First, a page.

and filed. Doctors write written prescriptions. Diagnostic results are recorded.
Lab requests are made, or specialists consulted. Test results are returned.
Ultimately, bills are issued to insurers. Explanations of Benefits (EOBs) are
sent. Ultimately, payments are received.

Patient care, customer service and profitability invariably
all benefit when these types of documents are captured digitally. A healthcare system is improved when there is advanced
integration between paper and electronic records. Whether simply using a
low-cost scanner in the admissions office, or implementing a high-volume back office document scanning
system to process insurance forms and invoices – there is a place for document
capture throughout the healthcare universe.

Here’s just a partial list of document-rich requirements
that healthcare organizations have to address:

  • Capturing admissions forms, ID and insurance cards
  • Scanning files of patient records
  • Transmitting lab instructions
  • Filing insurance claim (CMS-1500 and UB-92) forms as
    well as EOB forms
  • Processing supplier invoices
  • Meeting FDA, NHS (in the United Kingdom) and other
    regulatory obligations
  • Complying with record retention policies and HIPAA
  • Sharing clinical data by allowing doctors and
    administrators simultaneous access to patient records while controlling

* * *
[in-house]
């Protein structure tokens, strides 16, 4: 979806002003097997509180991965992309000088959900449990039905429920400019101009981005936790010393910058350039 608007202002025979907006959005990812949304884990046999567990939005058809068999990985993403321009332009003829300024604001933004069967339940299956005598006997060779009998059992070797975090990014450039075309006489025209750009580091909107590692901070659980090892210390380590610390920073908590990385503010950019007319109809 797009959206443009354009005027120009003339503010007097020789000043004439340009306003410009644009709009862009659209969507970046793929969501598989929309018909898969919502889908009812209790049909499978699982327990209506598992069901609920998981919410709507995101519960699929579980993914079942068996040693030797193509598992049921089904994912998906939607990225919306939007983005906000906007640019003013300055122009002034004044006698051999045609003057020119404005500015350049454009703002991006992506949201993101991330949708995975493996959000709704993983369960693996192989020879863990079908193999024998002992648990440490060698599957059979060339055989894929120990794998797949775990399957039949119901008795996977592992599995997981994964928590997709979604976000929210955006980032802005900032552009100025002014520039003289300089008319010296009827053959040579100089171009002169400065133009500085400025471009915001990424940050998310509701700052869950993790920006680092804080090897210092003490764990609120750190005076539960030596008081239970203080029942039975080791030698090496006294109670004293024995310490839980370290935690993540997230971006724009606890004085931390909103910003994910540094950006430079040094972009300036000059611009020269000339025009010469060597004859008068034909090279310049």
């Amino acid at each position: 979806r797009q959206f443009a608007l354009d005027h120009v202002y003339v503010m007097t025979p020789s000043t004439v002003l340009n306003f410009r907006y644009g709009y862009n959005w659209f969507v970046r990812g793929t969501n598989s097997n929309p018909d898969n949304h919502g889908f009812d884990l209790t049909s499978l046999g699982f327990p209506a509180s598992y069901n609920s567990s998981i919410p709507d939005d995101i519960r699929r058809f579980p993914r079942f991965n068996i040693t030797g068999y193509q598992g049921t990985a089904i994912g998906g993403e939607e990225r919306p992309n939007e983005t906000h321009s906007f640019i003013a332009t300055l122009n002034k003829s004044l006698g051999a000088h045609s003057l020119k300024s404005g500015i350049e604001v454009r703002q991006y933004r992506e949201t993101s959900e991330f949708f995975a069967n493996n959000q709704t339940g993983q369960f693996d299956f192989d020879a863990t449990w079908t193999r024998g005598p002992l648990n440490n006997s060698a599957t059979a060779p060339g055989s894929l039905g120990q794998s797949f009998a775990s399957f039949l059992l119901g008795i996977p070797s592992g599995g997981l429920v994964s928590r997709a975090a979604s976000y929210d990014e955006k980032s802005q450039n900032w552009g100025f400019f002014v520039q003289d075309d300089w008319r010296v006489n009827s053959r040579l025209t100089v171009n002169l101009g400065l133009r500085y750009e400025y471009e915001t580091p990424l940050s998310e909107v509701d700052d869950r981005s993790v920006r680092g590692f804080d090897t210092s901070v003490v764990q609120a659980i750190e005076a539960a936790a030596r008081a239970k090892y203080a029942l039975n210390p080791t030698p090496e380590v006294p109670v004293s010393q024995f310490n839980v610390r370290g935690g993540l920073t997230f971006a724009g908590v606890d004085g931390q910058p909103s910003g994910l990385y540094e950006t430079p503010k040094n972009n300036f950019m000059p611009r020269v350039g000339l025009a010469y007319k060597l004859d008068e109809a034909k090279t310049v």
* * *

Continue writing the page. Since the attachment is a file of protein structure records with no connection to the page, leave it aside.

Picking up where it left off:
varying levels of security
  • Including X-rays, EKGs, MRIs, test results and
    supplemental documents with patient records
  • Allowing doctors, when necessary, to access patient
    records from remote locations to prescribe treatment

Perceived Barriers to HER

Despite these demonstrable benefits, many health care
providers are still mired in the manual, resource-heavy world of working with
paper records. What’s slowing the adoption of a true Electronic Health Records
system? According to recent research, funding (or lack thereof) is considered a
major barrier. Despite the cost savings they bring, these systems still require
an initial capital commitment to deploy. The annual “Survey of Electronic
Medical Records Trends and Usage,” conducted by the Medical Records Institute,
cited “anticipated difficulties” in making a switch to an electronic medical
records system, as another obstacle.

For many small practices, dental offices or eye care
providers, these difficulties are more than anticipated, they’re quite real.